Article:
As instances allocate temp space, they soft reserve the space in their private SGA. When a process runs out of any new allocatable space in the temp tablespace, it requests the other instances in the cluster to free up any unused space. This is done through a Cross Instance Call. the CIC is protected by the SS enqueue. The SS enqueue is taken on the tablespace (p1) and instance (p2). The request for free space is done by:
1. Taking SS enqueue on the tablespace / instance. this means any process trying to steal space on behalf of this tablespace will block on this enqueue.
2. CIC. The space-release-CIC serializes on the CIC type. Ie., On the entire node any process trying to steal space on behalf of ANY tablespace will have to wait for the CIC to complete. Note that even if you create 10 temp tablespaces, only one CIC can be outstanding at any time.
a. Under the CIC, the SMONs in the other instances release the free space if any and acknowledge the completion of the CIC.
b. When all SMONs acknowledge, the CIC completes.
The above process may hung resulting to temp space allocation imbalance.
A big batch process running on Node 2 could consume a big portion of the temporary tablespace.
Sessions running on Node 1 of need for temp/sort segments, cannot allocate them, since there is not any available for this node,
so they request them from Node 2 [SS enqueue], which cannot give them back since the batch process is still running.
Querying GV$SORT_SEGMENT shows FREE_BLOCKS=0.
The enqueue is shown at GV$SESSION_WAIT:
SELECT A.INST_ID, A.SID, B.MODULE, A.SEQ#, A.EVENT, A.P1TEXT, A.P1, A.P1RAW, A.P2TEXT, A.P2, A.P2RAW, A.P3TEXT, A.P3, A.P3RAW, A.WAIT_TIME, A.SECONDS_IN_WAIT, A.STATE, B.SERIAL#, B.USERNAME, B.OSUSER, B.PADDR, B.LOGON_TIME, B.PROCESS, B.SQL_HASH_VALUE, B.SADDR, B.ROW_WAIT_OBJ#, B.ROW_WAIT_FILE#, B.ROW_WAIT_BLOCK#, B.ROW_WAIT_ROW# FROM GV$SESSION_WAIT A, GV$SESSION B WHERE A.INST_ID = B.INST_ID AND A.SID = B.SID AND B.USERNAME IS NOT NULL AND B.TYPE <> 'BACKGROUND' AND A.EVENT IN ('db file sequential read', 'db file scattered read', 'latch free', 'direct path read', 'direct path write', 'enqueue', 'library cache pin', 'library cache load lock', 'buffer busy waits', 'free buffer waits', 'library cache lock', 'latch: cache buffers chains') ORDER BY A.SECONDS_IN_WAIT DESC;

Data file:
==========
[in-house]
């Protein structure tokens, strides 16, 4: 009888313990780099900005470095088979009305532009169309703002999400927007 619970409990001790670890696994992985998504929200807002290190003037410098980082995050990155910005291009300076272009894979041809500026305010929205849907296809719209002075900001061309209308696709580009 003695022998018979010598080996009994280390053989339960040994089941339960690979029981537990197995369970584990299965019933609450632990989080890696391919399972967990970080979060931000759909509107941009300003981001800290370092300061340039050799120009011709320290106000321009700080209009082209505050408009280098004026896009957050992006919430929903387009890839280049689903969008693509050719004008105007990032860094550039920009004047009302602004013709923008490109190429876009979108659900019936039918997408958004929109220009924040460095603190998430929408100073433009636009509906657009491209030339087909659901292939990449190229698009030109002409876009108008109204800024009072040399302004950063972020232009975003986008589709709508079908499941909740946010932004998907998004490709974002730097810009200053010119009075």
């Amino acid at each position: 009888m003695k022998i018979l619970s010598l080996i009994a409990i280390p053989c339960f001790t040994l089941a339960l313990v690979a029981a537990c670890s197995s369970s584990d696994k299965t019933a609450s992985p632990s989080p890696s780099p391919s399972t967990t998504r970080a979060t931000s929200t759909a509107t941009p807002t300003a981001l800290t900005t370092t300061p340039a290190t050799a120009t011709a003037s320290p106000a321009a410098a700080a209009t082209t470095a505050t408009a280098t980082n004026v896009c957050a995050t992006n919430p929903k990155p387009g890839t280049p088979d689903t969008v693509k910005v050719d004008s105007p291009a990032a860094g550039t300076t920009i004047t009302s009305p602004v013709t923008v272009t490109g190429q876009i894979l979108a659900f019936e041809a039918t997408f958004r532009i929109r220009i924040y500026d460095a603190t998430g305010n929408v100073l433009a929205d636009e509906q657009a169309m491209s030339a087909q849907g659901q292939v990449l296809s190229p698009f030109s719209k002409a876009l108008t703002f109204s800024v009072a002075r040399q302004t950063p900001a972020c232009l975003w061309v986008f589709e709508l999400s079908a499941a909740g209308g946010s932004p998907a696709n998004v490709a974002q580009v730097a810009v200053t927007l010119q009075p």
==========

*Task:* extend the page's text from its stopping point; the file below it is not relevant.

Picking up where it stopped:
|1||81||? @ecapps1 (TNS V1-V3)||13883||enqueue||name|mode||1397948422||53530006||id1||2||2||id2||2||2||0||2124||WAITING||18872||APPS|
|1||94||JDBC Thin Client||13883||enqueue||name|mode||1397948422||53530006||id1||2||2||id2||2||2||0||2124||WAITING||13167||APPS|
P1 can be decoded and show us the enqueue type:
SELECT CHR (BITAND (1397948422, --P1 -16777216) / 16777215) || CHR (BITAND (1397948422, --P1 16711680) / 65535) LOCK_TYPE, MOD (1397948422, --P1 16) LOCK_MODE FROM DUAL;
Even after the batch process has finished at Node 2 and the blocks in the temporary tablespace are freed, there is no reallocation of them to Node 1, so that the blocked sessions will be served.
These sessions, and every new requesting space in the temporary tablespace at Node 1, will remain blocked.
Bouncing the database will not resolve the issue, since RAC “remembers” how the temporary tablespace was shared between the nodes at the point of the shutdown, so in a few minutes you will be facing the same problem.
You should create a new temporary tablespace (e.g. TEMP2) and set it as “default temporary” for the database:
ALTER DATABASE DEFAULT TEMPORARY TABLESPACE TEMP2;
After that you should kill all the sessions blocked by a SS enqueue.
If your database is 10gR2, you may have at your disposal another way to solve this:
From 10.2.0.3 onwards, one off patch is available for 10.1.0.5 as part of Bug 4882834 a manual method is provided to free up temp space from local instance's cache. Each invocation of the command will free up a maximum of (100 extents, 0.1% of cached free space).
The syntax is:
ALTER SESSION SET EVENTS 'immediate trace name drop_segments level tablespace_number+1';
If tablespace_number+1 is of tablespace group, then space will be freed from all the tablespaces in the group. The command impacts the local instance's cache.